With 30-year mortgages and 27.5-year depreciation useful lives, real estate time frames can last for most of your life. For patient, long-term-oriented investors, that time can be spent building a true fortune.
The first step is coming up with an airtight, long-term strategy for investing. It can be adjusted over time, but the basics should remain the same.
For me, the two basic pieces that have led to success are not being afraid to use debt the right way and avoiding short-term purchases, better known as flips. Let's go over both of these pieces and discuss how I've incorporated them so you can potentially include them in your own real estate investing strategy.
Leverage is your friend
As long as interest rates are relatively low, leverage is what makes you rich in investing. Rent payments can add a little cash flow to your bank account each month. Rental property accounting can reduce your taxes, and sometimes you can sell a property for more than you paid. Leverage is what allows you to make five or six times what you invested over time.
Let's say you purchase a rental property for $400,000 with 10% down and a 6% interest rate. If the price of the property doubles over 10 years, that's capital appreciation of about 7.2% per year. Your actual cash-on-cash return is far higher.
You invested $40,000 to start and then paid the loan down about $60,000 over 10 years. That's a $100,000 investment over 10 years with a $500,000 payoff (the $800,000 sale price minus the $300,000 loan balance).
The next step is to not pay off mortgages early if the rate is low. The average stock market return over the long term is 10% or so. Real estate returns for enterprising investors can be even better. Any dollar that is used to pay down a mortgage with a 4% or even 6% rate is a dollar that can't be invested at a higher rate.
Finally, don't be afraid to re-lever houses where the mortgage has been paid off or paid down. A paid-off house is a big equity pool that can be used for the down payment on another place. Of course, if you're going to do this, keep the house updated and maintained so that you can sell it quickly in a worst-case scenario.
That said, taking on debt willy-nilly is not a great idea. You shouldn't overload on credit card debt or otherwise use debt to live beyond your means. When you can use debt to purchase an asset that will appreciate in value and provide consistent cash flow, it makes sense if the rate is lower than your expected return.
My wife and I have made good use of leverage in our own investing. Each of our rental properties was purchased as a residence with just 5% to 10% down. Later, we refinanced all three while simultaneously moving them into an LLC and taking out cash for operating expenses. Now there's a commercial loan on the property (with a very advantageous loan-to-value ratio), and we're protected from liability.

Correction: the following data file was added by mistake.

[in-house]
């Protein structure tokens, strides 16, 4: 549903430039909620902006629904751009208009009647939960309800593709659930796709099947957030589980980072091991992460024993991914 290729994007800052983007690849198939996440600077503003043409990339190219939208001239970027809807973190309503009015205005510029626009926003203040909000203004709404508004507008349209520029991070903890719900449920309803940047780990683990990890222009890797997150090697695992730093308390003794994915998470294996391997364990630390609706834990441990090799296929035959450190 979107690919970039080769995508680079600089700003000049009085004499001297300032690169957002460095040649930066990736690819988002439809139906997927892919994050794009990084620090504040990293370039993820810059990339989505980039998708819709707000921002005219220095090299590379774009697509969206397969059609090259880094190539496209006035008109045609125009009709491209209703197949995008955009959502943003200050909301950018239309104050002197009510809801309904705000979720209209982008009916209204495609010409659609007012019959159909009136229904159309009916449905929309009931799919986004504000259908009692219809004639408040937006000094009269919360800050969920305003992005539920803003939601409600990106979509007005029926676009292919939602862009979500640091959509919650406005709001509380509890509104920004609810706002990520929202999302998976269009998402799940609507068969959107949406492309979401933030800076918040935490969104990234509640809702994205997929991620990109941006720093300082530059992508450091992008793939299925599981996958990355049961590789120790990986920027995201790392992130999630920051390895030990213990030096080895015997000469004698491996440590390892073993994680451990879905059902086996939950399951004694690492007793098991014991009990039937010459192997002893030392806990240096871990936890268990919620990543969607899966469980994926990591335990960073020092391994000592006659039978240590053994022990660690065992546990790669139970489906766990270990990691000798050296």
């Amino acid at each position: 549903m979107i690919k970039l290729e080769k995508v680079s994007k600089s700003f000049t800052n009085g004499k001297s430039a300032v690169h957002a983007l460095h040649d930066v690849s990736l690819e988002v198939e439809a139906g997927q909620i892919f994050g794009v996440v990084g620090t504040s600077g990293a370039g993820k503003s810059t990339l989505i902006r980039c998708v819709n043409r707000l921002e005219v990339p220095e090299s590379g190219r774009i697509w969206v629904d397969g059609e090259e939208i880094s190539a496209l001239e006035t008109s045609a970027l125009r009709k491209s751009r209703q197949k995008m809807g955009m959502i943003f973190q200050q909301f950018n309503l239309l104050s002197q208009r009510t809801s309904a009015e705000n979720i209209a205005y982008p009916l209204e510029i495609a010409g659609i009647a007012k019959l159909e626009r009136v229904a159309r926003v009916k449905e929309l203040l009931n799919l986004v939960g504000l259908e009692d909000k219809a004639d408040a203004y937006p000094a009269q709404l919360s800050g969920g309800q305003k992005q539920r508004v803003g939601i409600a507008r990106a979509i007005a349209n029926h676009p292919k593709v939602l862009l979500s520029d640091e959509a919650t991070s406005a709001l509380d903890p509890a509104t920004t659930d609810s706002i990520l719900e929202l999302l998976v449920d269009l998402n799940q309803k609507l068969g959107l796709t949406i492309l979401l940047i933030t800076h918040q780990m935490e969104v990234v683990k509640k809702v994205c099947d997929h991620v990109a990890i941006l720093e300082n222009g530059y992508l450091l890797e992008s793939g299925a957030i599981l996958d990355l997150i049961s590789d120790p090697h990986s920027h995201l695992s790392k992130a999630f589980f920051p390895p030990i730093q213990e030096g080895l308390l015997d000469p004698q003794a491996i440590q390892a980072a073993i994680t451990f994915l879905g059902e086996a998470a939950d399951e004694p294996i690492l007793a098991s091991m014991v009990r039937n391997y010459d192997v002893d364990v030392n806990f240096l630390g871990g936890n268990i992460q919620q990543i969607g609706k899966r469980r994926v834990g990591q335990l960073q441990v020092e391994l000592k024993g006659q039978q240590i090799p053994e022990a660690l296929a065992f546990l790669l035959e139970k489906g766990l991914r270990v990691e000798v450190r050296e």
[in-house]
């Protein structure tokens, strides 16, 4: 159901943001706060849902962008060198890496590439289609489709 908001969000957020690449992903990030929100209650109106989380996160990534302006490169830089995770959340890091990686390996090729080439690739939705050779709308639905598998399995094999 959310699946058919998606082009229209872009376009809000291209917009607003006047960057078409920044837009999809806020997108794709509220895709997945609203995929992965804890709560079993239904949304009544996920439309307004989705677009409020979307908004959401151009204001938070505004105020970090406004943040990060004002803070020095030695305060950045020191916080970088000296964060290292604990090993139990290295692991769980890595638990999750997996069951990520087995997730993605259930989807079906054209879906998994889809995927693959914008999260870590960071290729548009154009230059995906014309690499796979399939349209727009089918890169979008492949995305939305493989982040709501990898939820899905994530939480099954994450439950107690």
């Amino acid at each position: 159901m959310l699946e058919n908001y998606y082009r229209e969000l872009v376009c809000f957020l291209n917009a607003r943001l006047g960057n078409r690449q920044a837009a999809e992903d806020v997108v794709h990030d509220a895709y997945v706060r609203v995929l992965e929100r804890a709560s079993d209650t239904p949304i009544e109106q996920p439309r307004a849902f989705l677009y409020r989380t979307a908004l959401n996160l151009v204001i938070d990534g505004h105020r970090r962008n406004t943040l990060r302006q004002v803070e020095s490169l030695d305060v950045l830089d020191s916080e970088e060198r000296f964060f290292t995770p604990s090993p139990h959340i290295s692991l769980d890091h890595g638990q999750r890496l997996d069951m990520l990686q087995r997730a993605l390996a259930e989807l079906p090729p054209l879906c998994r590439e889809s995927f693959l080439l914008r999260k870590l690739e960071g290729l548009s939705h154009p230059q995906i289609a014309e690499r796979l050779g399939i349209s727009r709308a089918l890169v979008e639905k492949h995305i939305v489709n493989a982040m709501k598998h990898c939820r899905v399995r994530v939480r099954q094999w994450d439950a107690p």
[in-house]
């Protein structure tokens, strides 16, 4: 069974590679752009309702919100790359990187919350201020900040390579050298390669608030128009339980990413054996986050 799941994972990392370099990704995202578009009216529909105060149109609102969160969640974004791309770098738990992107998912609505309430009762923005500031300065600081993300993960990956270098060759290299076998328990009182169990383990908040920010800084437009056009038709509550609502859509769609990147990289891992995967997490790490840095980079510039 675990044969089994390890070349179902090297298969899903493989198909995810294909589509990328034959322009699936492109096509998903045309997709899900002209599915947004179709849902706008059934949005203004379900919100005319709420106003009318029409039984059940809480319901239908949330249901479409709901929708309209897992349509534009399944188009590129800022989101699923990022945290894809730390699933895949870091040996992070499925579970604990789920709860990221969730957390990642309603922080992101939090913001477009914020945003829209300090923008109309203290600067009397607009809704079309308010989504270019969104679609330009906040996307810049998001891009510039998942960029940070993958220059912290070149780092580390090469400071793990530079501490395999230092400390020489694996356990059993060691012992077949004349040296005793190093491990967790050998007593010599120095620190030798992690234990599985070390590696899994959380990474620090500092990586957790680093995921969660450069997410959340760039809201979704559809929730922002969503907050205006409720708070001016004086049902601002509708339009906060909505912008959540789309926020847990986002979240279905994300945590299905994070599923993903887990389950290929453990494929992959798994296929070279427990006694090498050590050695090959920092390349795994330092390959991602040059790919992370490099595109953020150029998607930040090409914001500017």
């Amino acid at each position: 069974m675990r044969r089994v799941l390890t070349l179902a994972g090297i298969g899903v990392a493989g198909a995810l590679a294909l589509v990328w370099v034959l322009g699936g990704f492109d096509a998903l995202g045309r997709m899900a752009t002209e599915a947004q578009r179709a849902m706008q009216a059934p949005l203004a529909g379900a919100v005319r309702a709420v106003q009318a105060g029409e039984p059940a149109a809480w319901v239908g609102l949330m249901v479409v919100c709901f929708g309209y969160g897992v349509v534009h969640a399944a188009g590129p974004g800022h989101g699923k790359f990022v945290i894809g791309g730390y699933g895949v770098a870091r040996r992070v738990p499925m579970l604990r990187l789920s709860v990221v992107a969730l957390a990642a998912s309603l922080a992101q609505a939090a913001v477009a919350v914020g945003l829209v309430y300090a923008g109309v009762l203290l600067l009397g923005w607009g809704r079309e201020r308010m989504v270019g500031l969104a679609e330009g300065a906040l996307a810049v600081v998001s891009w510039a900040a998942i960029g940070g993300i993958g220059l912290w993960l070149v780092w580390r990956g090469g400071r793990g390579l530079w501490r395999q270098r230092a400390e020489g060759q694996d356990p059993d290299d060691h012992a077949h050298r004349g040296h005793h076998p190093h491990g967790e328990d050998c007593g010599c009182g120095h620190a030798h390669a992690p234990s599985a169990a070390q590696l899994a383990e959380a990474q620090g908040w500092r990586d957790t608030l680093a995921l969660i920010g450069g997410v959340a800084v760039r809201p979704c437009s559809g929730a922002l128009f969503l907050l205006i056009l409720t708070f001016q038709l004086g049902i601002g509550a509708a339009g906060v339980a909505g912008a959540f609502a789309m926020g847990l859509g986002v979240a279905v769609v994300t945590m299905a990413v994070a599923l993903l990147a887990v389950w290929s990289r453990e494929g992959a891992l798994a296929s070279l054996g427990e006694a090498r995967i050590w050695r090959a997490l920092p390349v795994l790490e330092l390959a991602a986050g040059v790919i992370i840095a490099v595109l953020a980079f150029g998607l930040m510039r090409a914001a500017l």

In the future, we will have plenty of ammo to use to buy more properties by restructuring this loan and taking cash out. We could even take cash out and distribute it to ourselves -- with no tax liability.
Skip the flip
Flipping is a popular real estate strategy among TV producers. It's less popular among seasoned real estate investors. While it can be successful while the market is soaring, it can quickly lead to big losses when the market turns.
For a flip to be successful, several unrelated parts need to work out for the investor. Market prices need to keep going up. Costs associated with construction needs to remain stable. Debt costs need to stay low. Demand needs to be there when the house is ready for sale. If any one of these factors doesn't work out, it could kill the whole deal.
If you pick a great house, fix it up quickly, and then demand dries up, you won't be able to sell it for what you expected, and you'll be stuck making mortgage payments. Or, if you find a house and know there's demand but once you can finally start fixing it up, lumber and steel prices are up 30%, it could kill your margin.
There's a saying in finance that everyone is a genius in a bull market. If population growth, low interest rates, and economy-wide inflation boosts an entire geographical market by 20% a year, most flippers will make a profit. And innate biases could convince them that they made a profit because they're good investors.
There's another related saying, typically attributed to Warren Buffett: "When the tide goes out, we find out who's been swimming naked." Investors who have benefited from sloppy flips with easy money will find profits far harder to come by when prices aren't moving in their favor.
I've personally had good luck with short-term price increases. The first investment property that I purchased back in 2015 recently appraised for more than double the purchase price. But I won't be selling it any time soon. It already produces cash flow each month, rent prices are going up, and I would have a ridiculous tax liability if I sold it now.
The root of both of these practices is patience. Here's why:
- To allow interest to keep accruing because you have better investment opportunities for your cash.
- To rent out properties even if the market has overheated and the potential sale price is high.
- Most of all, to invest in real estate even if it will take a while to pay off -- because after a lifetime, it certainly will.